I can do this…but not on purpose.

Boris: You’re still walking. Can’t have been that hard.

Aaron: This terrain in the dry? Sure, I can handle that. But the degree of difficulty was multiplied by ten thanks to the tropical rains. There was regular sloppy mud, but also that light brown clay that sticks to your boots and tyres like dog shit, and of the same consistency.


Boris: Did you crash and bring shame to me and your family?

Aaron: I dropped it gently on a wet log. I can cross logs relatively well, but in the wet and having to hit them at a 45-degree angle, well, that’s a different skill…

Aaron wasn’t kidding about it being wet.

Boris: Clearly one you need to work on.

Aaron: Did I mention it was wet? I mean no traction. Zero! It was so wet the front brake became the death lever. And who designed this trail?

Boris: Why is that important?

Aaron: They’d cut down some saplings, and left the stumps about a foot high, ready to impale me should I falter or crash. That could literally have been the hill I die on…”

The anti-gravity device works flawlessly.

Boris: Sounds like non-crash incentive to me.

Aaron: The rain on my goggles gave me a sort of bubble vision. I had no real depth-perception. The terrain, like I’d said, was dog-shit clay up a rocky hill full of water-filled washouts. I was hitting and sliding over things I’d rather have not hit or slid over. At one point, I sat waiting for my turn to take a on moderately snotty hill-climb, and as I sat waiting with both front and rear brakes applied, the bike was still sliding down hill on the wet clay.

Yes, the bloke behind you will use you for traction without a second thought.

Boris: Oh, I am so filled with sympathy for you. Look how sympathetically I sip my beer.

Aaron: Look, it really was a nice part of the world and I can see why people get into enduro riding. The creeks were like postcards, nice clear water, smooth rocks on the creek bed, and although the creeks weren’t that deep, the large rock shelf you had to ride over to get out of one of the crossings in particular was as greasy as a butcher’s shop floor. That said, it was the perfect place to put the WR through its paces – nice grass track areas, and as far as trails go, they had it all, creeks, logs, gullies, hills, fast and slow sections. It just would have been nice to ride it outside the monsoon season.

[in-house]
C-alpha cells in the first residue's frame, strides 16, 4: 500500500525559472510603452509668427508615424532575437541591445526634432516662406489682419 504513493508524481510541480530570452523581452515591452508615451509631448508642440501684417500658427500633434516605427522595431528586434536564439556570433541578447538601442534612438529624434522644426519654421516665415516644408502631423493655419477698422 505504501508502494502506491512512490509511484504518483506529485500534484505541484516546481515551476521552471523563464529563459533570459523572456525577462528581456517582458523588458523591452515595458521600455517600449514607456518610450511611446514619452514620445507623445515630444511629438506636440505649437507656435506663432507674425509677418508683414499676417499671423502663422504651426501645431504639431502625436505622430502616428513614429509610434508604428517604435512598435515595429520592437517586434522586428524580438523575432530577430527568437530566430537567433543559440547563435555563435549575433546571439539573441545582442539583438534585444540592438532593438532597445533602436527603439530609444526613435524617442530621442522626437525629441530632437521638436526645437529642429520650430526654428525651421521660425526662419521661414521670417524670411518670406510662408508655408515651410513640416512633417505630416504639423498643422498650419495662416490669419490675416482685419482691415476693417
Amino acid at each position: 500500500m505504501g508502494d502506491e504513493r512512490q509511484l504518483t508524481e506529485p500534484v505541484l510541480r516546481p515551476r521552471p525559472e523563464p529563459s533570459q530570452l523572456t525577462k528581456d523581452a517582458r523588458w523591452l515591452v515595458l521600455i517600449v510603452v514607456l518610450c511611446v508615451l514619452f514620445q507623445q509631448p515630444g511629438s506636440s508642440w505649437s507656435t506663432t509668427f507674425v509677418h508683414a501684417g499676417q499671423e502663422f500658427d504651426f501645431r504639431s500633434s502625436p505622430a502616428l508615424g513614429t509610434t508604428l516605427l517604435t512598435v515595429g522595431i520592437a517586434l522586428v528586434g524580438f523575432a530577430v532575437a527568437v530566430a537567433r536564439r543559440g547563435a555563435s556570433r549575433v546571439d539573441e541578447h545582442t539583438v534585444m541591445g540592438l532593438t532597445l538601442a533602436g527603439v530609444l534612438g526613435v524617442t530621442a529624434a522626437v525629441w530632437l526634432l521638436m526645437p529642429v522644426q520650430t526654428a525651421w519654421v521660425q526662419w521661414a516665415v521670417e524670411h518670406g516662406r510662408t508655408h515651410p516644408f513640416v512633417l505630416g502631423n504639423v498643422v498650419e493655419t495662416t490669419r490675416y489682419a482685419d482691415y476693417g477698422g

Dirt corners are not like road corners.

Boris: I actually stopped listening to you a while back. You’re not saying anything much about the bike.

Aaron: The bike was magnificent. I said that. It was easy to feel at home on the new WR. It fits me like a glove, and it’s slimmer with noticeably less lard than the previous models. And there are huge improvements as far as handling is concerned. Yamaha really did produce a top-shelf machine.


Boris: I’m quietly a little pleased I didn’t go. As good as the WR450 is, I’m guessing you need to be kinda handy doing enduro to make it dance.

Aaron: There’s a 250 version as well, you know.

No drought here.

Boris: Pfft. As if I, or anyone, would bother dying on that. Why isn’t there a 900 version? That’s the real question.

Aaron: Look, the 450 is a serious bike. You can adjust the forks without a tool. The engine is all new. The frame is all new. I’m not sure there’s anywhere it won’t go, and very little it can’t do. I love my YZ, which is a true weapon. The WR is that weapon, just aimed in a different direction. And it is a LAM. L-platers can ride it.


Boris: And probably should.

Aaron: No argument there.

It pays to have a clue about this stuff.

HOW MUCH? $17,999 ride away.


You can download everything you need here ( but here are some basics:





Frame Type: Bilateral beam

Suspension Front: Telescopic forks, 300mm travel

Suspension Rear: Swingarm (link suspension), 306mm travel

Brakes Front: Hydraulic single disc, 270mm

Brakes Rear: Hydraulic single disc, 240mm

Tyres Front: 90/90-21 Dunlop Geomax EN91

Tyres Rear: 140/80-18 Dunlop Geomax EN91



Length (mm) 2170

Width: 825mm


Seat Height: 955mm


Ground Clearance:330mm

Wet Weight: 117kg


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Boris Mihailovic

Boris is a writer who has contributed to many magazines and websites over the years, edited a couple of those things as well, and written a few books. But his most important contribution is pissing people off. He feels this is his calling in life and something he takes seriously. He also enjoys whiskey, whisky and the way girls dance on tables. And riding motorcycles. He's pretty keen on that, too.